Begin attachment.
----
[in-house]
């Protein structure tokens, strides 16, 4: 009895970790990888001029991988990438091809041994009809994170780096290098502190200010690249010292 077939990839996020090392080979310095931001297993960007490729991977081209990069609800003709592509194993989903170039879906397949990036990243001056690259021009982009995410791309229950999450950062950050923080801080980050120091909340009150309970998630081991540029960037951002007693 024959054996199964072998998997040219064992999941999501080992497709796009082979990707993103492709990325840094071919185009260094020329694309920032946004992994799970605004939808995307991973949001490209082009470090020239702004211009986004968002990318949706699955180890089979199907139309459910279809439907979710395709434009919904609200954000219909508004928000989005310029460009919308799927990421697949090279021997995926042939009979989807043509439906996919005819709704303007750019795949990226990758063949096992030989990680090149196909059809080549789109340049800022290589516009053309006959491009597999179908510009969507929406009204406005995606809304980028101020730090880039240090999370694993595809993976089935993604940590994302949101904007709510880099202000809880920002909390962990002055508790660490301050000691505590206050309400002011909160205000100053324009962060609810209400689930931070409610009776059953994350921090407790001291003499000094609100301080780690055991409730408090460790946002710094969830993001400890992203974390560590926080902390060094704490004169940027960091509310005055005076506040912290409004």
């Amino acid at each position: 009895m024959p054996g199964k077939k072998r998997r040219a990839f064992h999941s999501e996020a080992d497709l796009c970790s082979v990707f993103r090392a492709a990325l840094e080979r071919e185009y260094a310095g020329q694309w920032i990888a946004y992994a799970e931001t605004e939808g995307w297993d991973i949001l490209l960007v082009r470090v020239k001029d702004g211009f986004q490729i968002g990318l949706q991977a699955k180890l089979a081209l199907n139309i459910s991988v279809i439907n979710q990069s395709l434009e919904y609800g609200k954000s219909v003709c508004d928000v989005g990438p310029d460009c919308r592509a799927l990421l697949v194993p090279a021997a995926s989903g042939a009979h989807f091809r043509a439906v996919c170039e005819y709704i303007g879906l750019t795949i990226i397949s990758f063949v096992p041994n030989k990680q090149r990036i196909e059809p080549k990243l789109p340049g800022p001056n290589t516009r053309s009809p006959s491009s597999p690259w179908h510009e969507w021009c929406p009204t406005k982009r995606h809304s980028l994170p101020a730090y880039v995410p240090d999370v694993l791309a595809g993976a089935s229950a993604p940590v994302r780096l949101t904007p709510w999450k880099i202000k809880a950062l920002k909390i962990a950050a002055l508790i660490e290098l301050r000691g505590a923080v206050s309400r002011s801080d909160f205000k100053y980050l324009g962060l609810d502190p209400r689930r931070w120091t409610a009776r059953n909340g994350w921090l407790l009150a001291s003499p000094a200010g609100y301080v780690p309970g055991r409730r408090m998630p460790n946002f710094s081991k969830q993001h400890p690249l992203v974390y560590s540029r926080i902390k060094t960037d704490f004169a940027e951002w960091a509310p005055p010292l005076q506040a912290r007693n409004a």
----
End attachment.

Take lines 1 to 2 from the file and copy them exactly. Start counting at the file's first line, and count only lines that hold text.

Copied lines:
[in-house]
């Protein structure tokens, strides 16, 4: 009895970790990888001029991988990438091809041994009809994170780096290098502190200010690249010292 077939990839996020090392080979310095931001297993960007490729991977081209990069609800003709592509194993989903170039879906397949990036990243001056690259021009982009995410791309229950999450950062950050923080801080980050120091909340009150309970998630081991540029960037951002007693 024959054996199964072998998997040219064992999941999501080992497709796009082979990707993103492709990325840094071919185009260094020329694309920032946004992994799970605004939808995307991973949001490209082009470090020239702004211009986004968002990318949706699955180890089979199907139309459910279809439907979710395709434009919904609200954000219909508004928000989005310029460009919308799927990421697949090279021997995926042939009979989807043509439906996919005819709704303007750019795949990226990758063949096992030989990680090149196909059809080549789109340049800022290589516009053309006959491009597999179908510009969507929406009204406005995606809304980028101020730090880039240090999370694993595809993976089935993604940590994302949101904007709510880099202000809880920002909390962990002055508790660490301050000691505590206050309400002011909160205000100053324009962060609810209400689930931070409610009776059953994350921090407790001291003499000094609100301080780690055991409730408090460790946002710094969830993001400890992203974390560590926080902390060094704490004169940027960091509310005055005076506040912290409004």